Wednesday Writing Word: Epanalepsis

Epanalepsis

/ˌɛpənəˈlɛpsɪs/  |  EP-ah-nuh-LEP-sis

 

Epanalepsis is the repetition of a sentence’s (or occasionally clause’s) first word or phrase at its end.  Used for a particular sort of poetic emphasis, it can sound pretty awkward if not done carefully.

 

Examples:

  • Wretched is the slog, for its intentions are wretched.
  • You must be wary of the slog‘s embrace; it is cruel yet inviting, and of its allure you must be wary.

 

Epanalepsis.  Use it.

 

Bene scribete.

Wednesday Writing Word: Polyseme

Polyseme

/ˈpɒliˌsim/  |  PAUL-ee-seem

 

Polysemy is the semantic relation among identical words of affiliated or derived meaning.   A polyseme can be as simple as a word with multiple similar contexts (mattress pad / paw pad / mouse pad), but they are more interesting and useful when they cross part-of-speech borders.  If we say “He will bat the bat with a bat,” bat (swat) and bat (baseball) are polysemes, whereas they are merely homonyms with bat (animal).

 

Other examples:

 

Polysemy.  Use it.

 

Bene scribete.

Wednesday Writing Word: Anaphora

Anaphora

/əˈnæfərə/  |  uh-NAFF-or-uh

 

Anaphora means…two separate things.  Because why not coin long, obscure words for extremely specific purposes only to use them again for something completely different?  O.K., O.K., the etymology (Greek, ~”bringing back”) does lend itself toward both definitions, but still.

The first refers to using a word to stand in for something that came before it.  Typically, this just means your average pronoun-antecedent reference, but it can also apply to certain auxiliary verbs.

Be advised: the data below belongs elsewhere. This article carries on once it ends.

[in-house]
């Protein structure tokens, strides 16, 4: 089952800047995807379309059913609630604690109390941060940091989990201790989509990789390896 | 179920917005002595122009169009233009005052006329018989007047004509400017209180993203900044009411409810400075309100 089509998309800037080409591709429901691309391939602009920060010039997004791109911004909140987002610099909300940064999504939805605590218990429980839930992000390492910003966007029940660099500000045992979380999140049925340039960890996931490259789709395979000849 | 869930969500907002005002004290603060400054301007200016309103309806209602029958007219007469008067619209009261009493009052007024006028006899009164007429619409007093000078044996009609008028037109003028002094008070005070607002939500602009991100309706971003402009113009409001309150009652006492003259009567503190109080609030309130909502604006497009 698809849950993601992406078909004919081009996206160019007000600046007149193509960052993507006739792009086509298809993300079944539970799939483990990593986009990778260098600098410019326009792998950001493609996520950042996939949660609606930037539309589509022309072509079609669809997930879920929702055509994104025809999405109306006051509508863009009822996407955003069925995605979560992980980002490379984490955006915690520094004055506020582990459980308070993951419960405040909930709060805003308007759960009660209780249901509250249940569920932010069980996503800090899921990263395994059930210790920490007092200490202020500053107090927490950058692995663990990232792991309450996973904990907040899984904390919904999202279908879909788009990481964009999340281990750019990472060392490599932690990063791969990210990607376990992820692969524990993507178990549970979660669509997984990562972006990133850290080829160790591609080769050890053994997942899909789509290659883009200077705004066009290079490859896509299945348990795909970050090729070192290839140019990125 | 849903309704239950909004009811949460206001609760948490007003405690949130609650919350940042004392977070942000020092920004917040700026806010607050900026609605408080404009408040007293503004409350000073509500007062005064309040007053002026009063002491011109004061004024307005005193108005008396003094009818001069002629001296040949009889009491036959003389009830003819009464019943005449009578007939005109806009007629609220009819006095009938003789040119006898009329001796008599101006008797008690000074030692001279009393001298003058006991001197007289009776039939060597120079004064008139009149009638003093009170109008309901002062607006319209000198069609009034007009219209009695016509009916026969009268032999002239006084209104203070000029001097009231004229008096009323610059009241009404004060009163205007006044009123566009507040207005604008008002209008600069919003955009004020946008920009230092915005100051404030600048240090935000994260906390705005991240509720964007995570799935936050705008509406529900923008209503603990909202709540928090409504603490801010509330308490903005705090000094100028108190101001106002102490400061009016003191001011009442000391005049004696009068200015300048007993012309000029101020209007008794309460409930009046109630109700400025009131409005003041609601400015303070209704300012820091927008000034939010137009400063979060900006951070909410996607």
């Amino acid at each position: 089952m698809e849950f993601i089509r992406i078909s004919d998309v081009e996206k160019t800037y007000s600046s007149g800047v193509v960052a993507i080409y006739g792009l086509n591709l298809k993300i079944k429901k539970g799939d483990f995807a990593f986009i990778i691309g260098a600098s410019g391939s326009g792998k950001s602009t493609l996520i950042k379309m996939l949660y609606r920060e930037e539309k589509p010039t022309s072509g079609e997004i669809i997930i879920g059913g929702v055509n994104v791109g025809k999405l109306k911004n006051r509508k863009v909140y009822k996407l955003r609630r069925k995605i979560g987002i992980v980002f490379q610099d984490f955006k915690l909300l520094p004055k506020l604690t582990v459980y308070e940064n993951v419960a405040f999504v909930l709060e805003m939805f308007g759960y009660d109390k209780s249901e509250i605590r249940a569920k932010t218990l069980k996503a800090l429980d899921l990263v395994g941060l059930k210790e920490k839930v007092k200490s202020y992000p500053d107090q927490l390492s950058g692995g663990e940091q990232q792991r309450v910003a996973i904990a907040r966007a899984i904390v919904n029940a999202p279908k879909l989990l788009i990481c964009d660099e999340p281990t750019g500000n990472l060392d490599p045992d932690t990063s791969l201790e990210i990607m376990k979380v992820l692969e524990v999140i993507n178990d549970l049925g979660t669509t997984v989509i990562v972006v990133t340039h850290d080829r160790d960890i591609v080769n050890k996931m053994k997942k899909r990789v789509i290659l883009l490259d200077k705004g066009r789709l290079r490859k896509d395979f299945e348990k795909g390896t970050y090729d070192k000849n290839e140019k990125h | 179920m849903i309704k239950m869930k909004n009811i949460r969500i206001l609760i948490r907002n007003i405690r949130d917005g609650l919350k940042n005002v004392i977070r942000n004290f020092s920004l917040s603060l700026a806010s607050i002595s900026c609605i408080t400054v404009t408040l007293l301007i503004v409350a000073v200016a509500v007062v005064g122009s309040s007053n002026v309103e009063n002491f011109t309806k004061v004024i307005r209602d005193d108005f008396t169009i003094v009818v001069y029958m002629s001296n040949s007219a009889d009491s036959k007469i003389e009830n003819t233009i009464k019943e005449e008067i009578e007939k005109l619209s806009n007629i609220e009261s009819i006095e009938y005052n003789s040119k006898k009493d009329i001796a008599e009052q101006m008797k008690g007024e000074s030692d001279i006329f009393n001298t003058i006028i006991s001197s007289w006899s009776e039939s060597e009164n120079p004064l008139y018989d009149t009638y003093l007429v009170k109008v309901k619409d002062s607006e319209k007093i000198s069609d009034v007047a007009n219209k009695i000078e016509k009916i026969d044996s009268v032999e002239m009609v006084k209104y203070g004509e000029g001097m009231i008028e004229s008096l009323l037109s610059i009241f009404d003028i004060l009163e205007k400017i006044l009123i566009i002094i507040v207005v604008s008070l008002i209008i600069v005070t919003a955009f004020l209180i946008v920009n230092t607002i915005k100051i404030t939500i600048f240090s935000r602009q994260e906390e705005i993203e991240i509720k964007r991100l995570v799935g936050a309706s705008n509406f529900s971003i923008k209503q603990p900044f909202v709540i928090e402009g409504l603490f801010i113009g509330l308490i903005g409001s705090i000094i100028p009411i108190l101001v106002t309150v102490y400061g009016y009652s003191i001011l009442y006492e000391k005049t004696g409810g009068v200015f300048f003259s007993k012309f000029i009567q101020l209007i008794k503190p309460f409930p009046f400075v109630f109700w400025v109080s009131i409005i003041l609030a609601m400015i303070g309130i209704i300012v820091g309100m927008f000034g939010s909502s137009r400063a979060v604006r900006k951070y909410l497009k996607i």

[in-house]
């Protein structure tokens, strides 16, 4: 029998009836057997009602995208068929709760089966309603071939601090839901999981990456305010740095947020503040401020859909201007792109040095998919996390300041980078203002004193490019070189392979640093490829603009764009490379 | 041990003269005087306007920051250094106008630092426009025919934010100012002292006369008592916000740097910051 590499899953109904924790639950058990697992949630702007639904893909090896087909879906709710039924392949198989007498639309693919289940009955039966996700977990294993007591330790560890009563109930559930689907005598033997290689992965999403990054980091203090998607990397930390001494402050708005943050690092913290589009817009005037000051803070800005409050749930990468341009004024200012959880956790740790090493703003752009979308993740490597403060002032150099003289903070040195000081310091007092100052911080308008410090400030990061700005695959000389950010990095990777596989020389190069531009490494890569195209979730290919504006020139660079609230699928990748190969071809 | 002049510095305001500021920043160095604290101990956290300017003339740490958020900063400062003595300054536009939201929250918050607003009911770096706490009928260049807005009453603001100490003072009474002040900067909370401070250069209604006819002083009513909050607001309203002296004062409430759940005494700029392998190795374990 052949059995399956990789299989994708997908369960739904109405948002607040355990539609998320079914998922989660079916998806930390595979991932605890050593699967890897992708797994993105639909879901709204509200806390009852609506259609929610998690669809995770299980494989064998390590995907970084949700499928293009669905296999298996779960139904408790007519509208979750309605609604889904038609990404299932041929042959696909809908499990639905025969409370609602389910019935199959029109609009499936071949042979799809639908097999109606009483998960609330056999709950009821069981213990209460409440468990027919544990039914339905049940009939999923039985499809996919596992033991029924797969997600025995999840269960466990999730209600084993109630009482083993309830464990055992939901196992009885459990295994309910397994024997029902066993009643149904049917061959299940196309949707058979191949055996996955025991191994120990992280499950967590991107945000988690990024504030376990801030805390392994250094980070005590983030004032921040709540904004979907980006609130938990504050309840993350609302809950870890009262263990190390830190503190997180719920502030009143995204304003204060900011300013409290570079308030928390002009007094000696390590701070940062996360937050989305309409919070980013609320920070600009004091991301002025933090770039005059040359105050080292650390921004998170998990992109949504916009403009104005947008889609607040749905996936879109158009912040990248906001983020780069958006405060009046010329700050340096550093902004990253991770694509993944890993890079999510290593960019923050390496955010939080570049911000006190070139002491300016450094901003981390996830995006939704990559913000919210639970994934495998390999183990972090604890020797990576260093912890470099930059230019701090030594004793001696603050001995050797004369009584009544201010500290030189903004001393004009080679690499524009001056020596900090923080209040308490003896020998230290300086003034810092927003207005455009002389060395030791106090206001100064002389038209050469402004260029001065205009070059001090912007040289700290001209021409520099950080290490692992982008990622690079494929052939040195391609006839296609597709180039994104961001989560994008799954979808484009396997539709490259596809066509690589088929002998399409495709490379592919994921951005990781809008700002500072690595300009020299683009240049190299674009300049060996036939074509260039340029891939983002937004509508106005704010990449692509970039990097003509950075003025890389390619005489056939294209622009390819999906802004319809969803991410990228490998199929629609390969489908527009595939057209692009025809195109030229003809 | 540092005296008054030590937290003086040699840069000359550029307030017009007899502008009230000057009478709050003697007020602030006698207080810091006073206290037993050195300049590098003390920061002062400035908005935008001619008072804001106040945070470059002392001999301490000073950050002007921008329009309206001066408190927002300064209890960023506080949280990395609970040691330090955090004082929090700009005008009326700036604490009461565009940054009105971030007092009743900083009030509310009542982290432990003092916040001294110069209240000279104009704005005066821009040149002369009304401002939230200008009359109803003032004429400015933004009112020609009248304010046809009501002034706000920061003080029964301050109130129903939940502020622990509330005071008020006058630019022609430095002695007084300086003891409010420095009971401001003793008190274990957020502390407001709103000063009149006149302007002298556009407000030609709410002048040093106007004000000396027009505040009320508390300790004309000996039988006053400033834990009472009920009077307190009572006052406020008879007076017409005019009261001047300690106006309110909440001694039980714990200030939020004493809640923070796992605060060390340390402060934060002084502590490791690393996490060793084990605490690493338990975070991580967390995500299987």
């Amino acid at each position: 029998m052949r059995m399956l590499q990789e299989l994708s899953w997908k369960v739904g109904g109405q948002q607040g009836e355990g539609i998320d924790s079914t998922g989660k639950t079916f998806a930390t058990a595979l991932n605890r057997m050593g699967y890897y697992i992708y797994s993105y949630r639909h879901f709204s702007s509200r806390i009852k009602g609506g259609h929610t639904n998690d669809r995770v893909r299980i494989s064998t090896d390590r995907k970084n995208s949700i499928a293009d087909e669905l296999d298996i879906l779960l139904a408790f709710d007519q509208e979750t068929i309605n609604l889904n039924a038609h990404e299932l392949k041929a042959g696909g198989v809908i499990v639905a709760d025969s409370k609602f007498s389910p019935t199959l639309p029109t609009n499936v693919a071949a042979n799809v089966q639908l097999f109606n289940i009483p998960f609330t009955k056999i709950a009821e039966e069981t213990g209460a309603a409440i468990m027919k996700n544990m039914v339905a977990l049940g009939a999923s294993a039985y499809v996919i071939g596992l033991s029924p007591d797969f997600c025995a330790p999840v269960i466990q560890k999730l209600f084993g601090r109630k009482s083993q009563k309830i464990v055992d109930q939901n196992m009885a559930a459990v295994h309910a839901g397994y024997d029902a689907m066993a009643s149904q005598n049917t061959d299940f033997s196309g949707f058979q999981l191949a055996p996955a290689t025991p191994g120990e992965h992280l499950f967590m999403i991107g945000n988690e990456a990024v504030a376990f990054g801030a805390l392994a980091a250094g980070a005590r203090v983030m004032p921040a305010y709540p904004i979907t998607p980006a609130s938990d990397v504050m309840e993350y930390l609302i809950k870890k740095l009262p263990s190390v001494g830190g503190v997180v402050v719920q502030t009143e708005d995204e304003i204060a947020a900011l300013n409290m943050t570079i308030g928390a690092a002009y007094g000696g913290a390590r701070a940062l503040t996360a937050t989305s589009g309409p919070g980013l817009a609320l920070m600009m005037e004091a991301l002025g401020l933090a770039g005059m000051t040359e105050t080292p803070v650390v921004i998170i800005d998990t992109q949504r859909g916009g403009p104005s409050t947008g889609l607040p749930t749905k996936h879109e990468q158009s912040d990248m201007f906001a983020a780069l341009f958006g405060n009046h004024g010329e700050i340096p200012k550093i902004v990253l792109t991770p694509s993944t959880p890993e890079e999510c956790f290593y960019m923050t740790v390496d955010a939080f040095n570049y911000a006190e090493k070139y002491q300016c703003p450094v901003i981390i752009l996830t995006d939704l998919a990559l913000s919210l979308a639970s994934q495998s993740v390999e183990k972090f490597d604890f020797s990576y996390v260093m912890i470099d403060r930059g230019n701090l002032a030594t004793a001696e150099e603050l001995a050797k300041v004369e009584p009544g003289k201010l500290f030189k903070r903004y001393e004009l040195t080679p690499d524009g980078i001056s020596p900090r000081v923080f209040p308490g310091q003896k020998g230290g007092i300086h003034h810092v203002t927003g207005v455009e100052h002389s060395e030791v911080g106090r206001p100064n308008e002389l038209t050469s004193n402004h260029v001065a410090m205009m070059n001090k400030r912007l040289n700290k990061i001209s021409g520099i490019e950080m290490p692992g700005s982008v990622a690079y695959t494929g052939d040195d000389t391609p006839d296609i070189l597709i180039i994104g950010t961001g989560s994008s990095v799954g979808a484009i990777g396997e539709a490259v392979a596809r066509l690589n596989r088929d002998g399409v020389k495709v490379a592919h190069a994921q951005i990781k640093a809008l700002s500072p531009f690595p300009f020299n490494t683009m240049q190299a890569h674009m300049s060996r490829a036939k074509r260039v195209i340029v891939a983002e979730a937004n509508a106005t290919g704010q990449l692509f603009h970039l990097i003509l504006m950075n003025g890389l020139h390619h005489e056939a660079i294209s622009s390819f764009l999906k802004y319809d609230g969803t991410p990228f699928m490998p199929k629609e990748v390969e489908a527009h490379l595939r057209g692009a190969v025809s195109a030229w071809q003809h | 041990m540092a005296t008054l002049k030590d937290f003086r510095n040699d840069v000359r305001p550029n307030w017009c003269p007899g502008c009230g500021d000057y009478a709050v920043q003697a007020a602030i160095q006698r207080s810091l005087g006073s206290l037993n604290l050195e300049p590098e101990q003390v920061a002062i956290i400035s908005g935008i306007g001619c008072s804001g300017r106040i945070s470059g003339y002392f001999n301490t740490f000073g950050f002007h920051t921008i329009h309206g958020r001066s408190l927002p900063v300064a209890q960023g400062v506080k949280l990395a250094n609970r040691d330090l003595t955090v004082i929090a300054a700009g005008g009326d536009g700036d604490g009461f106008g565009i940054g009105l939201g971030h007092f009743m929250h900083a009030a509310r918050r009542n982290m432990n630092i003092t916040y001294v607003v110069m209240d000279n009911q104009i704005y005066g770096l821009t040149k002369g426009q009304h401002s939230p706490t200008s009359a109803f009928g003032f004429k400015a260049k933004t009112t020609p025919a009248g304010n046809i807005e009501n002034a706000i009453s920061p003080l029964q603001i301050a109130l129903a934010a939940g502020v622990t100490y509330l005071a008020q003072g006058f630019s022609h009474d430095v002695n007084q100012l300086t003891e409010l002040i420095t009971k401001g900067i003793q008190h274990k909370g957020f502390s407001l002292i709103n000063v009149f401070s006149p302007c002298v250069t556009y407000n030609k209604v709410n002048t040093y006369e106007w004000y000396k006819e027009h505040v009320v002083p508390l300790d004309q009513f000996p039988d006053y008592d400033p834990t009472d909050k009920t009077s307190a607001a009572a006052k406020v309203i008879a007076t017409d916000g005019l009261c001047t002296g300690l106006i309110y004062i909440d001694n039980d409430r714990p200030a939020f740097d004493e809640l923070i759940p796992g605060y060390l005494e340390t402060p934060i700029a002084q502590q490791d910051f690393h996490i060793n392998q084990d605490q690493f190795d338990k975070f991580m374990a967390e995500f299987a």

Examples:

  • I hate the slog because it is the worst.
  • I want to annihilate the slog; so does Billy.

 

The second (and more fun) anaphora is the repetition of a word or phrase at the beginning of multiple sequential sentences or clauses.  Used as emphatic redundancy.

 

Examples:

  • We are here to make a statement.  We are here to take a stand.  We are here to face the slog.
  • I don’t like the slog, I don’t like that it exists, and I don’t like that it doesn’t not exist.

 

(…technically, there’s also a third definition, but it isn’t related to linguistics, so it can just…not…be here)

 

Anaphora.  Use it.

 

Bene scribete.

Wednesday Writing Word: Antimetabole

English has a lot of words.  It has words for things you may not necessarily think there would be words for – particularly when it comes to language itself.

But words are fun, right?  Of course they are!  So, I thought I’d do a series on obscure linguistic and rhetoric terms.  If one or more of them are new to you, then the next time you use a particular device, you’ll…realize that…it’s a thing?

Anyway, let’s get started.

Antimetabole

/ˌæntɨməˈtæbəli/  |  AN-tih-meh-TAB-o-lee

 

Antimetabole is the reversal of a phrase when recast in a subsequent clause.  Sometimes used for poetic emphasis or humor, sometimes merely for reflection.  Think Yakov Smirnoff jokes.

 

Examples:

  • In knowing that the slog hates you, so should you hate the slog.
  • The slog lives to fail, and in doing so fails to live.

 

Antimetabole.  Use it.

 

Bene scribete.